Fundraising Without Borders
When Sara Ortega, BA '03, transferred to GW as a sophomore, she was a native Californian who was, in her own words, "not super-exposed to the world." In fact, she says, "the hardest part of [transferring] was getting on the plane."
That's certainly no longer the case. As the executive director of Mira, an online fundraising nonprofit based in San Francisco, Ms. Ortega now connects small-scale international aid projects—all associated with youth education—with Internet donors. Organizations in Cambodia, funded in part by Mira, have helped create a youth soccer team, paid teachers at a computer learning center, and refurbished dorms at a child protection center.
Mira owes its existence to Ms. Ortega's late-blooming taste for travel—which, she says, was a direct result of her experience at GW. "When I came to GW and I saw all of these students and teachers from everywhere—just name a place—and all of these people were accessible and friendly and approachable…it was the most eye-opening experience."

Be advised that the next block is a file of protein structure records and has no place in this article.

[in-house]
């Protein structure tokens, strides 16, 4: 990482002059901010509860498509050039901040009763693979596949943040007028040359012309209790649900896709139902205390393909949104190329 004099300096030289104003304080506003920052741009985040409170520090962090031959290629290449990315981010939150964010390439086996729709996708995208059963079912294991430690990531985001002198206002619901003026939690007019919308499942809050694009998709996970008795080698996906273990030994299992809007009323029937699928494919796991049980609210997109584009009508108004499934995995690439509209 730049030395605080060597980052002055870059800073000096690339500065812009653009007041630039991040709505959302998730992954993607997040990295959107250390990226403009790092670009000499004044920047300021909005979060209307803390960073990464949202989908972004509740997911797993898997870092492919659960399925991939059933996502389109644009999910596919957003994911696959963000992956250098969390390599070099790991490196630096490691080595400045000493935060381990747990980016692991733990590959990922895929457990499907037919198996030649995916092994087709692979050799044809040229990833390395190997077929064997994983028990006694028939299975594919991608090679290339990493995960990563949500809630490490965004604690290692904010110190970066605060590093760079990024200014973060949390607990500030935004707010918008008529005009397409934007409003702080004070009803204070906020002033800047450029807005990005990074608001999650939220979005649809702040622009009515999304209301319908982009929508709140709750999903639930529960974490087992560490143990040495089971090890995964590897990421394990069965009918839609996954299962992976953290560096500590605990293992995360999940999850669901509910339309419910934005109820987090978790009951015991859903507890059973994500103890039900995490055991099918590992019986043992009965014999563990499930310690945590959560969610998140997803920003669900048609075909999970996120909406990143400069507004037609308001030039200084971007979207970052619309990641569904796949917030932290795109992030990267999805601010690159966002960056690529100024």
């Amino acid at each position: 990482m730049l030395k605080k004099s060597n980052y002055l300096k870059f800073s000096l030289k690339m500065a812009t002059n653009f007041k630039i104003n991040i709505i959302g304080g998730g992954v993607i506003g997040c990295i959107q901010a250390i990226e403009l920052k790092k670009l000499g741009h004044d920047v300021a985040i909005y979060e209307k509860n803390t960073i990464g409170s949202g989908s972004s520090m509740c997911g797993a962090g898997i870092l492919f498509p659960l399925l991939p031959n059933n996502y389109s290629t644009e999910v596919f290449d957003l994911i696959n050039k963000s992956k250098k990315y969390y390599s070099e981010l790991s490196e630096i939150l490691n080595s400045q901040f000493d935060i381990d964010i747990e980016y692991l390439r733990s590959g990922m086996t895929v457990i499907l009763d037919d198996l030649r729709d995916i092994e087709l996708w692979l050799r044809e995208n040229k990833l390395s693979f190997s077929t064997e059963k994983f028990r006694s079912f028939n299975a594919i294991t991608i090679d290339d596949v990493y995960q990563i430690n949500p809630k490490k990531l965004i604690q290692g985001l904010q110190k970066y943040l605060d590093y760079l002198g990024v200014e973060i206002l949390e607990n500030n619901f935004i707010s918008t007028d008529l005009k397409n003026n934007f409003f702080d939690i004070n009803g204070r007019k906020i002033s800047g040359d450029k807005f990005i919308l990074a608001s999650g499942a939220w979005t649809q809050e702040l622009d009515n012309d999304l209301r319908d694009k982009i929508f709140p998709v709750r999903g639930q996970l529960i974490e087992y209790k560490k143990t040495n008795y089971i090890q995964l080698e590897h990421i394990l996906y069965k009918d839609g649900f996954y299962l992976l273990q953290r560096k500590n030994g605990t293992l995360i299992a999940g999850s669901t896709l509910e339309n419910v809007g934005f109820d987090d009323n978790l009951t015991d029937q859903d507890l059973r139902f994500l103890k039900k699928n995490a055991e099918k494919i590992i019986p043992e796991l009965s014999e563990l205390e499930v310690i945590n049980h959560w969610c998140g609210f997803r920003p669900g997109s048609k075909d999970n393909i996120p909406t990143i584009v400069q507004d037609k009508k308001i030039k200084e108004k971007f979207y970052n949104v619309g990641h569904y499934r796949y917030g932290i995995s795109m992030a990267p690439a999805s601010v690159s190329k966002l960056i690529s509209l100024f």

Traveling thousands of miles is not the challenge it once was. Ms. Ortega recently visited Cambodia to see where the funds she had facilitated were going, an experience she calls "one of the most moving of my life." It was also, she adds, preferable to the sometimes tedious office work involved in setting up a functioning nonprofit organization: "waiting for hours on the phone with the IRS and being transferred to 17 people and all those fun things."
Even Mira's origin demonstrates how thoroughly Ms. Ortega has conquered any anxiety she ever had about facing unfamiliar cultures. Although her current focus is on Southeast Asia, Ms. Ortega and her colleagues actually conceived of Mira while working at a computer school in Ghana. She has plans, too, to expand to projects in Latin America.
The "international awareness" of Ms. Ortega's colleagues at GW was not, she adds, the only way in which the university inspired her career in service. Specifically, she remembers a comment from sociology professor Kate Miller, who said in her closing speech to her students, "It's easier to get to the top when you start at the top."
"It was just such a simple phrase," Ms. Ortega recalls, "but I thought, 'Wow!' … it was a reminder that we were able to go to GW, and most of the world isn't."